## Universitätspublikationen

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#### Keywords

- Quark-Gluon-Plasma (17) (remove)

#### Institute

- Chemical freezeout in relativistic A+A collisions: is it close to the QGP? (1997)
- Preliminary experimental data for particle number ratios in the collisions of Au+Au at the BNL AGS (11A GeV/c) and Pb+Pb at the CERN SPS (160A GeV/c) are analyzed in a thermodynamically consistent hadron gas model with excluded volume. Large values of temperature, T = 140 185 MeV, and baryonic chemical potential, µb = 590 270 MeV, close to the boundary of the quark-gluon plasma phase are found from fitting the data. This seems to indicate that the energy density at the chemical freezeout is tremendous which would be indeed the case for the point-like hadrons. However, a self-consistent treatment of the van der Waals excluded volume reveals much smaller energy densities which are very far below a lowest limit estimate of the quark-gluon plasma energy density. PACS number(s): 25.75.-q, 24.10.Pa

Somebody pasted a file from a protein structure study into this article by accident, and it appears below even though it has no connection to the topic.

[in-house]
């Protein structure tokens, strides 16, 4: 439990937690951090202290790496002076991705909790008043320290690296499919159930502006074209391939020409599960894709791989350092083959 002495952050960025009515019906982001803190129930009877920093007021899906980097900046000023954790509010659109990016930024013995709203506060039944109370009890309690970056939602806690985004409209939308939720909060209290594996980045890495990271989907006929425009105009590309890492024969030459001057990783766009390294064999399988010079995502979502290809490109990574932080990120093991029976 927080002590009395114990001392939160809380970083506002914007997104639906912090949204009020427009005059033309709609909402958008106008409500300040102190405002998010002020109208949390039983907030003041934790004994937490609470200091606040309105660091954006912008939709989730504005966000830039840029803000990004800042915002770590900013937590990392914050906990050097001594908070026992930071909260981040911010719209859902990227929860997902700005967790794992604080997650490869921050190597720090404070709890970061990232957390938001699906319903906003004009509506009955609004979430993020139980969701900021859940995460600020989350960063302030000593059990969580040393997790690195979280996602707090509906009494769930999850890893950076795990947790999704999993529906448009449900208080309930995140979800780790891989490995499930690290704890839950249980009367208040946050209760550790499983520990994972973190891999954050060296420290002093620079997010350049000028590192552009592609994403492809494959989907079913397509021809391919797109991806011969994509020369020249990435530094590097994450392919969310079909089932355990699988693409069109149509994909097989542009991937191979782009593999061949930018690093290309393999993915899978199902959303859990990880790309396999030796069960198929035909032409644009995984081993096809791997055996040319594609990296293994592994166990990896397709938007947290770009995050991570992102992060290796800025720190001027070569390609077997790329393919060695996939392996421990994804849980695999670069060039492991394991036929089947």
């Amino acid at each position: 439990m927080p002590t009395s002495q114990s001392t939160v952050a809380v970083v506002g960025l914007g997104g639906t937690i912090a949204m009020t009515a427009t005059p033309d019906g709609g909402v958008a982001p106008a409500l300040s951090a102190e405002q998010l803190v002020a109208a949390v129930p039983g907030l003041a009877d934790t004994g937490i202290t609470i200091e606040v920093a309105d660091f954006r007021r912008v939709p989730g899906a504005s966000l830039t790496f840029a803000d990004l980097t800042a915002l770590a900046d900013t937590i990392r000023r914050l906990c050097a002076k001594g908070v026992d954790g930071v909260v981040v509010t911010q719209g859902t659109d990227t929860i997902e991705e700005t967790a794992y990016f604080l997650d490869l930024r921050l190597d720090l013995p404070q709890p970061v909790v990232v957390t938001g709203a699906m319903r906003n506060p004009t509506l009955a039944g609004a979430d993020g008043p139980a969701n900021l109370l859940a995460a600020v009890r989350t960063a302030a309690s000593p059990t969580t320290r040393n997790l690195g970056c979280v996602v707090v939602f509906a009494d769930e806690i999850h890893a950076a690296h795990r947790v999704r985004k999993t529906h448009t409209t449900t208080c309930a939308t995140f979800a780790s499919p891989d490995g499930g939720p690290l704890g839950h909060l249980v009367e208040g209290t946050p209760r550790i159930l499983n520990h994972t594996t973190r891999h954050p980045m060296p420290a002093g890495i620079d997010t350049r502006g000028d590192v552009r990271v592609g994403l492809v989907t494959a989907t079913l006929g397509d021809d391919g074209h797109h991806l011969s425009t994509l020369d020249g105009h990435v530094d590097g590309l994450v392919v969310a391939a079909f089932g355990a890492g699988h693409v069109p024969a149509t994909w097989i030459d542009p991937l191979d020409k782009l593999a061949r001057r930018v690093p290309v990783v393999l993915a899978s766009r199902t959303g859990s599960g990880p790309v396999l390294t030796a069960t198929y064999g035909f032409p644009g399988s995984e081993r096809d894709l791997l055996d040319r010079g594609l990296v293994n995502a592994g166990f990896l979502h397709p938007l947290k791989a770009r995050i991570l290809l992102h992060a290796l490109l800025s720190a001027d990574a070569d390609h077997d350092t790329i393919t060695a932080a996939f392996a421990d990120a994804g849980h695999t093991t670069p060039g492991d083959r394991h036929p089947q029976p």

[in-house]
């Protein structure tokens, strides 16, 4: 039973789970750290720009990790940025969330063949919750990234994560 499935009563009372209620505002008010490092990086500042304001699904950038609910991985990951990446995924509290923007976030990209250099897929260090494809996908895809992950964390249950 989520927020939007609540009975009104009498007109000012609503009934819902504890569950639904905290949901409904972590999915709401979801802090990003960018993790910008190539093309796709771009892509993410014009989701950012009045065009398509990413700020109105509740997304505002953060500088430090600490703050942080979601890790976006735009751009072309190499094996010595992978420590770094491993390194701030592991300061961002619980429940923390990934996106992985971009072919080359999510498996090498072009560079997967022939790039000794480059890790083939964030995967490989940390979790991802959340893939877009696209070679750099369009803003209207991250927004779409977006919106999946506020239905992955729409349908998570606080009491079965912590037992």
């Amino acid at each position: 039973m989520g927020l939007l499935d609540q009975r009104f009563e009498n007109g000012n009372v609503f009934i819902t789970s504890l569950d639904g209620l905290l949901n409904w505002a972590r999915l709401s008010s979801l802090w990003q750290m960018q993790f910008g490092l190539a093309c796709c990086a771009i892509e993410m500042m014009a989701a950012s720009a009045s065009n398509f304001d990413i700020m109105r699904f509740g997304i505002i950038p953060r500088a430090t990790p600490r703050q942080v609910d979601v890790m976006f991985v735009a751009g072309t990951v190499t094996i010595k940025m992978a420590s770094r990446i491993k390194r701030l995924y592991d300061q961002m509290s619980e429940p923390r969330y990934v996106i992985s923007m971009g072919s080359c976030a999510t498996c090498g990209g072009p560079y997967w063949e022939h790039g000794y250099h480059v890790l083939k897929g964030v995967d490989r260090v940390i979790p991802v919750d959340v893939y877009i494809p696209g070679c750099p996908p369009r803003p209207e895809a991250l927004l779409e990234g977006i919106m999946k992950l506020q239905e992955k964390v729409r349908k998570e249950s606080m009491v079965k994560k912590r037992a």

- Fluctuations and inhomogenities of energy density and isospin in Pb + Pb at the SPS (1998)
- The main goal of heavy ion physics in the last fifteen years has been the search for the quark-gluon-plasma(QGP). Until now, unambigous experimental evidence for the QGP is missing.

- Signatures of quark gluon plasma formation in high-energy heavy ion collisions : a critical review (1998)